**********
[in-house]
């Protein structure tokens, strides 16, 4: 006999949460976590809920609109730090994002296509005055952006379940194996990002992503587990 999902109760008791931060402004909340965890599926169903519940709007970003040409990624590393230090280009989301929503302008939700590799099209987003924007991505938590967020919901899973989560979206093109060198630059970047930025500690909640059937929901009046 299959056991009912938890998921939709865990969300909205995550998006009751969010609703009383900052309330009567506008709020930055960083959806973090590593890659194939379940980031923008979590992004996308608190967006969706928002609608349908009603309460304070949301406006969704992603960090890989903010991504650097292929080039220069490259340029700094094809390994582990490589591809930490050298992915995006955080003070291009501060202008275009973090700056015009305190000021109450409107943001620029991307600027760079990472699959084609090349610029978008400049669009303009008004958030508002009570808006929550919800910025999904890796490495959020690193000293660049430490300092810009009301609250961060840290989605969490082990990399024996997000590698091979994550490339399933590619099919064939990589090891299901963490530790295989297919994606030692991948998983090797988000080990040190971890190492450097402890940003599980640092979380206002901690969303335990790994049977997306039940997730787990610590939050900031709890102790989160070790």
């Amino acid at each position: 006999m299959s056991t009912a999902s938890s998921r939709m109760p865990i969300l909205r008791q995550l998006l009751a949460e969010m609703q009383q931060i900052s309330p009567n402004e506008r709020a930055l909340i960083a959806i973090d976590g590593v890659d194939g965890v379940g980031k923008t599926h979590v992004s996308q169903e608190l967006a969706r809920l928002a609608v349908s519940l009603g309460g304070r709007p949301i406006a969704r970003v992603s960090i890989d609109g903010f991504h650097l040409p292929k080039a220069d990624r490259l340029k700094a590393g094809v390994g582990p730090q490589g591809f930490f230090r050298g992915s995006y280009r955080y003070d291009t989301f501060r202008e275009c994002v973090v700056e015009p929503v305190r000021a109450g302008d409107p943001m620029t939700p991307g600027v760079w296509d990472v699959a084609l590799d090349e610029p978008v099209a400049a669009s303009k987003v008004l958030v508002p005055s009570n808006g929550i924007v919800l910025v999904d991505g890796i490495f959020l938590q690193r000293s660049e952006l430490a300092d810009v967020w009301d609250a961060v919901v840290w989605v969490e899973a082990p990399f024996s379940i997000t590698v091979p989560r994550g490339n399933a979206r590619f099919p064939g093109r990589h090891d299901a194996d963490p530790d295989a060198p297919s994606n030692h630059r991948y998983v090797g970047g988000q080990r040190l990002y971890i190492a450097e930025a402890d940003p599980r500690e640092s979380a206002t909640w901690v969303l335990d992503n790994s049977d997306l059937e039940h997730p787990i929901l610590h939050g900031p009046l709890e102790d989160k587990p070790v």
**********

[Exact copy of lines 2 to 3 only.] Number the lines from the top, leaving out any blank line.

């Protein structure tokens, strides 16, 4: 006999949460976590809920609109730090994002296509005055952006379940194996990002992503587990 999902109760008791931060402004909340965890599926169903519940709007970003040409990624590393230090280009989301929503302008939700590799099209987003924007991505938590967020919901899973989560979206093109060198630059970047930025500690909640059937929901009046 299959056991009912938890998921939709865990969300909205995550998006009751969010609703009383900052309330009567506008709020930055960083959806973090590593890659194939379940980031923008979590992004996308608190967006969706928002609608349908009603309460304070949301406006969704992603960090890989903010991504650097292929080039220069490259340029700094094809390994582990490589591809930490050298992915995006955080003070291009501060202008275009973090700056015009305190000021109450409107943001620029991307600027760079990472699959084609090349610029978008400049669009303009008004958030508002009570808006929550919800910025999904890796490495959020690193000293660049430490300092810009009301609250961060840290989605969490082990990399024996997000590698091979994550490339399933590619099919064939990589090891299901963490530790295989297919994606030692991948998983090797988000080990040190971890190492450097402890940003599980640092979380206002901690969303335990790994049977997306039940997730787990610590939050900031709890102790989160070790």
């Amino acid at each position: 006999m299959s056991t009912a999902s938890s998921r939709m109760p865990i969300l909205r008791q995550l998006l009751a949460e969010m609703q009383q931060i900052s309330p009567n402004e506008r709020a930055l909340i960083a959806i973090d976590g590593v890659d194939g965890v379940g980031k923008t599926h979590v992004s996308q169903e608190l967006a969706r809920l928002a609608v349908s519940l009603g309460g304070r709007p949301i406006a969704r970003v992603s960090i890989d609109g903010f991504h650097l040409p292929k080039a220069d990624r490259l340029k700094a590393g094809v390994g582990p730090q490589g591809f930490f230090r050298g992915s995006y280009r955080y003070d291009t989301f501060r202008e275009c994002v973090v700056e015009p929503v305190r000021a109450g302008d409107p943001m620029t939700p991307g600027v760079w296509d990472v699959a084609l590799d090349e610029p978008v099209a400049a669009s303009k987003v008004l958030v508002p005055s009570n808006g929550i924007v919800l910025v999904d991505g890796i490495f959020l938590q690193r000293s660049e952006l430490a300092d810009v967020w009301d609250a961060v919901v840290w989605v969490e899973a082990p990399f024996s379940i997000t590698v091979p989560r994550g490339n399933a979206r590619f099919p064939g093109r990589h090891d299901a194996d963490p530790d295989a060198p297919s994606n030692h630059r991948y998983v090797g970047g988000q080990r040190l990002y971890i190492a450097e930025a402890d940003p599980r500690e640092s979380a206002t909640w901690v969303l335990d992503n790994s049977d997306l059937e039940h997730p787990i929901l610590h939050g900031p009046l709890e102790d989160k587990p070790v």